It depends. Although the impending deficit means that things will get worse before they get better, the view of the future divides into two camps.
The optimists think the state’s short-term woes obscure positive changes that are setting the stage for a brighter future. Like the Greenhouse Compact before it, the EDC’s Economic Growth Plan 2008 targets the creation of more high-wage jobs and a strategic repositioning of the local economy.
Skeptics, however, think the state continues to nibble around the edges of real change, and that Rhode Island’s longtime status as the economic sick man of New England will persist without more dramatic action.
The making of a mess
Helped by a boom in housing and construction, Rhode Island was faring relatively well when Republican Donald L. Carcieri, a retired businessman-turned-politician, vaulted into the governor’s office in 2003, touting an upbeat vision of making the state a jewel among the New England states.
According to URI’s Lardaro, however, the seeds of the state’s current woes were planted when Rhode Island transitioned in the late ’80s from a manufacturing-based economy to one focused on services and information.
Because of a lack of local high-tech expansion in the ’90s, the state was hit relatively lightly by the dot.com bust, but the bill has finally come due, Lardaro says, for an imposing triple-whammy: a lack of long-term economic vision; high government spending; and a nationally uncompetitive cost-and-tax structure.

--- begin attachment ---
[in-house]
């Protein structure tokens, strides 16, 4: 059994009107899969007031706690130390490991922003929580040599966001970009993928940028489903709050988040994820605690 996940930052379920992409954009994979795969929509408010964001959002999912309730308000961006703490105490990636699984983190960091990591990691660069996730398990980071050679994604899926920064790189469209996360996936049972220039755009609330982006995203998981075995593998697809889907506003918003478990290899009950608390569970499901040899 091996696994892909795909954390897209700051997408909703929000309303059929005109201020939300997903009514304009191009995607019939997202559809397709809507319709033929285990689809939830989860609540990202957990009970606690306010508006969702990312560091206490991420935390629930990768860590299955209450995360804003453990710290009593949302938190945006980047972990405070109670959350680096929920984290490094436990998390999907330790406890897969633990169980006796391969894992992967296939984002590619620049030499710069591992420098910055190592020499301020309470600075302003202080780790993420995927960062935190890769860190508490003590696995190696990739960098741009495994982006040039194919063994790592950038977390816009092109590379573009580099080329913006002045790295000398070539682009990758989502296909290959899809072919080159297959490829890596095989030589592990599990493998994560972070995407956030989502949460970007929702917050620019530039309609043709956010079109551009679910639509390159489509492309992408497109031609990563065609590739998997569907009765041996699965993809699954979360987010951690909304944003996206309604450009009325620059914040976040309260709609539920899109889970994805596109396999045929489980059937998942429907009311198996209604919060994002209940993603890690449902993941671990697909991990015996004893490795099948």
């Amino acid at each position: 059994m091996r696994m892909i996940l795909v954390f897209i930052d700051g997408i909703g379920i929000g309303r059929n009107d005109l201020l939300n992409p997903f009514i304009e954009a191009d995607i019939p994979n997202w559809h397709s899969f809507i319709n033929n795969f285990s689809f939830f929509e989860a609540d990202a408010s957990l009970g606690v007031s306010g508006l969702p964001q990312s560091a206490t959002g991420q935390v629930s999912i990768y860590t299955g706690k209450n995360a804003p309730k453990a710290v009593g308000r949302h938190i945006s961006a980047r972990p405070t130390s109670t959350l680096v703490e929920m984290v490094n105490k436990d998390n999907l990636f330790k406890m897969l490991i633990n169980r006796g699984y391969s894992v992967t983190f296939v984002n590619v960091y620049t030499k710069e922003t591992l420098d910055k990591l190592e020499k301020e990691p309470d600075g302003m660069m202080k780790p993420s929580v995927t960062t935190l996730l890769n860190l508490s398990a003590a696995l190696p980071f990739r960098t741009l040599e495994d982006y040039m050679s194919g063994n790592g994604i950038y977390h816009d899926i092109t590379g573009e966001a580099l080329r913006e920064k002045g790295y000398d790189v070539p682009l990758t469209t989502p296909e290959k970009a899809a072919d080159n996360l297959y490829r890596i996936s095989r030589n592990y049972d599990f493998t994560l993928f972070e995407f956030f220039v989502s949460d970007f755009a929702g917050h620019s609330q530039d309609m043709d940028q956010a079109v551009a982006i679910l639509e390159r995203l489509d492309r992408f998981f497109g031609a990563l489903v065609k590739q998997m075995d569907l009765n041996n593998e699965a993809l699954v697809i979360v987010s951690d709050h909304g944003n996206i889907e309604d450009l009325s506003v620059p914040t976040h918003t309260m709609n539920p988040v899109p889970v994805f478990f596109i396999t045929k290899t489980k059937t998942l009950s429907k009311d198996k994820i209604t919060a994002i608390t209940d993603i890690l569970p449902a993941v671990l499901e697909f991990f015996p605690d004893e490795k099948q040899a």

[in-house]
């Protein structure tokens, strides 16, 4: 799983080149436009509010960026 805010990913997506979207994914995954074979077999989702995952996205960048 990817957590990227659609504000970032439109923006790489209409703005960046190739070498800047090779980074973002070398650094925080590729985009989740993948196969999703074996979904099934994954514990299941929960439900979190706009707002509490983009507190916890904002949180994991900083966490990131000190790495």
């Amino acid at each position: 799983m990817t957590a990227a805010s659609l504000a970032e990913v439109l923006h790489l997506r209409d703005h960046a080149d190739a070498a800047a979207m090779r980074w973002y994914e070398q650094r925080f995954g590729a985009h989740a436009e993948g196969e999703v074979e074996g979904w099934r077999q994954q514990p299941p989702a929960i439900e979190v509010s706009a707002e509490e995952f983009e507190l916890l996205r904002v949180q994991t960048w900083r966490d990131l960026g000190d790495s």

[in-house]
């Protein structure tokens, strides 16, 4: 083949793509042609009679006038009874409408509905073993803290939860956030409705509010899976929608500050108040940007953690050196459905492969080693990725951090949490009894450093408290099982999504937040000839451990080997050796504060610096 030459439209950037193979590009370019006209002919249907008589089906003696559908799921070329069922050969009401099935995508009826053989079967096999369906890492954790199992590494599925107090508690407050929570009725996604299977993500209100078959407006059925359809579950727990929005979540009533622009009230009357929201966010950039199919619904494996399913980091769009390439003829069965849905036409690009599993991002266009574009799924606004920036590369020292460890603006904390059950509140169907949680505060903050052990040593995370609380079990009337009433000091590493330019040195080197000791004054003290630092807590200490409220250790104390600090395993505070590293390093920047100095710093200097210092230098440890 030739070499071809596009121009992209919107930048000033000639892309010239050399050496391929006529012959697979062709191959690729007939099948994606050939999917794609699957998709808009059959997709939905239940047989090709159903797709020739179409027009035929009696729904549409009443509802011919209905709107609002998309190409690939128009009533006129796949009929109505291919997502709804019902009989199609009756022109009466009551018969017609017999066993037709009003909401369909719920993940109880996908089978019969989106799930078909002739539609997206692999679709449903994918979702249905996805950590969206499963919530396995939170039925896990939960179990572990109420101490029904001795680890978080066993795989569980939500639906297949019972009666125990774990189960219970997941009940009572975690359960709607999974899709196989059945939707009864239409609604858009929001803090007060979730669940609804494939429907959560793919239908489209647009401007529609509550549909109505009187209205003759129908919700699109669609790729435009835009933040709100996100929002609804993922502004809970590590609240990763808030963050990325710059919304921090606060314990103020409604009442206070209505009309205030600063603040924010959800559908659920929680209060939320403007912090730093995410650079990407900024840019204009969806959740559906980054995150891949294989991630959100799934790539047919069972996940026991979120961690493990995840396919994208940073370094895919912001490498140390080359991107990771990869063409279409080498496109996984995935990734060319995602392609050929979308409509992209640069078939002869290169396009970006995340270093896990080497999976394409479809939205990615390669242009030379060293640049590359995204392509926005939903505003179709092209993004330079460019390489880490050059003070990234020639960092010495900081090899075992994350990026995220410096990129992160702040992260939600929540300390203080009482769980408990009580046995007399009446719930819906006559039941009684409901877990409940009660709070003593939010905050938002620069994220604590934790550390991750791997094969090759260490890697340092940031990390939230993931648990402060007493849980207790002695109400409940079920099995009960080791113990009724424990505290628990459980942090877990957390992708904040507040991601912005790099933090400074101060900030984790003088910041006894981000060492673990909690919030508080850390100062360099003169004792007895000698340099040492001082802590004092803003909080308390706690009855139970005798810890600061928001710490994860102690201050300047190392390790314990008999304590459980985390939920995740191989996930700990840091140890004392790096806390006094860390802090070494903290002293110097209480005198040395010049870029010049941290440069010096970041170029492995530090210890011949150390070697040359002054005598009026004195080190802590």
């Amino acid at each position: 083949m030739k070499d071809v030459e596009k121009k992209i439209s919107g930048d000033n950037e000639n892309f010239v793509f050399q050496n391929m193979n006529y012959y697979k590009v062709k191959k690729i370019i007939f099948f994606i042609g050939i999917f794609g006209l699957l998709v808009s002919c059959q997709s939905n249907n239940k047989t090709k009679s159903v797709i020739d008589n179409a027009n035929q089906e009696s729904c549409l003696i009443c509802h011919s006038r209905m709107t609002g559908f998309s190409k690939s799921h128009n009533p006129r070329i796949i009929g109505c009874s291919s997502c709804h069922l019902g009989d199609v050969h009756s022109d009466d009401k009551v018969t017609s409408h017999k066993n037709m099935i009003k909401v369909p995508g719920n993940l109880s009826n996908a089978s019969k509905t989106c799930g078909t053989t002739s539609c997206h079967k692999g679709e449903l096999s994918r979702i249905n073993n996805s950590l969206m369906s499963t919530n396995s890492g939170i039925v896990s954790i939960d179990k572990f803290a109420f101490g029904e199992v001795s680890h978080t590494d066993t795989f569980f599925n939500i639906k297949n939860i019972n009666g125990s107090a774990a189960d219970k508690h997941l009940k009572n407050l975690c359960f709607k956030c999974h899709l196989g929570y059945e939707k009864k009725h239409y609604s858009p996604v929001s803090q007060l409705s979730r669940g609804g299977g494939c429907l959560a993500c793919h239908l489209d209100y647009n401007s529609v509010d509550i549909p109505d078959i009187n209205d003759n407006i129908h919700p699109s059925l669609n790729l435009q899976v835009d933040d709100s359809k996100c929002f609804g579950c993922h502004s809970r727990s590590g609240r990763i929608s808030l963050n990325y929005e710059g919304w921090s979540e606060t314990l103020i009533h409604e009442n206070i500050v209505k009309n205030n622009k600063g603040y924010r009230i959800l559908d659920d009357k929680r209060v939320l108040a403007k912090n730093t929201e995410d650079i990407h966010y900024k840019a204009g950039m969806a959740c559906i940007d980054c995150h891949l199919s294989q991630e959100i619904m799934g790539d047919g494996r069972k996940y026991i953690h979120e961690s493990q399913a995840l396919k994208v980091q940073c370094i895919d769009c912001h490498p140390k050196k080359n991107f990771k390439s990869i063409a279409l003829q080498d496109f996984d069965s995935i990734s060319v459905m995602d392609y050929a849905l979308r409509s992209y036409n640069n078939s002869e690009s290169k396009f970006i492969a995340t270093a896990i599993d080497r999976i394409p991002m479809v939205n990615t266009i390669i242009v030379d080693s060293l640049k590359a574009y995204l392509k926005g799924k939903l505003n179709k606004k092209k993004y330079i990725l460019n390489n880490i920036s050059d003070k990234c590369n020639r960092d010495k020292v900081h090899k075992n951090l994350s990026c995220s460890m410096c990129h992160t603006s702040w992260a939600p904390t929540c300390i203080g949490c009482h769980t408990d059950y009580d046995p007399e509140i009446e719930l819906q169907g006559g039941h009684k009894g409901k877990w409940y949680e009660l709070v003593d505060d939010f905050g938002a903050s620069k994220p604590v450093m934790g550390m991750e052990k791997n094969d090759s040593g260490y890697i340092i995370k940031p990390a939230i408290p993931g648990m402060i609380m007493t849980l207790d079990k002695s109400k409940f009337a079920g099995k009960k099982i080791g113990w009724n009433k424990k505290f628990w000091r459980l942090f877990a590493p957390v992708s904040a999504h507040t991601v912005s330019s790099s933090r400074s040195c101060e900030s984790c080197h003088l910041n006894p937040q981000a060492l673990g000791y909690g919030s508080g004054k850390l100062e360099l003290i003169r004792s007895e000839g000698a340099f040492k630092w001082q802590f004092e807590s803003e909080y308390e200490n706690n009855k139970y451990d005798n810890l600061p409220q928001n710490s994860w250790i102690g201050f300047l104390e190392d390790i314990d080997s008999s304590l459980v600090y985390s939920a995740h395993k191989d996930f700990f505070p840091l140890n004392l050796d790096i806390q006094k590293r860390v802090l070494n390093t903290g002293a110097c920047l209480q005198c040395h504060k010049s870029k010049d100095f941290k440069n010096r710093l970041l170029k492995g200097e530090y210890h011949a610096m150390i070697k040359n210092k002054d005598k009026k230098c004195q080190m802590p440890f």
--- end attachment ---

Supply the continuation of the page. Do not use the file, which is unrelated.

Due in part to the national economic slowdown, which has exacted a harsh local toll through the housing slump and the foreclosure crisis, Rhode Island’s economy deteriorated though 2007.
Judging by Lardaro’s Current Conditions Index (in which a rating of 50 is neutral), the state’s economic activity measured a nightmarish 8 for each of the first three months of this year — the first such span since the index was created in 1983. By way of comparison, the CCI’s top annual value in recent history was an 81 in 1997, compared with a 66 in 2003, 63 in 2004, 57 in 2005, 54 in 2006, and 40 in 2007.
Brown University political science professor Darrell West offers a similar view in explaining Rhode Island’s economic problems.
“The state never came up with a coherent long-term economic development strategy,” West says. “The Greenhouse Compact attempted to, but it was overwhelmingly rejected by voters. Since then, most of the economic development plans have been piecemeal.” And though the state has tried at times to nurture a particular industry or to focus on other areas of economic development, “there hasn’t been a lot of follow-through.”
Divided by their sparring stances on such issues as taxation and the appropriate level of social spending, liberals and conservatives in Rhode Island are united by a growing and palpable sense of frustration.
Writing last week on the conservative blog Anchor Rising (anchorrising.com), for example, Donald B. Hawthorne said, “As someone who had led corporate turnarounds for nearly 20 years and has read extensively on what it takes to lead successful change initiatives, it is appalling how little progress has been made to effect real change in the face of the current crisis here in RI. It’s not like these structural problems are a new development!”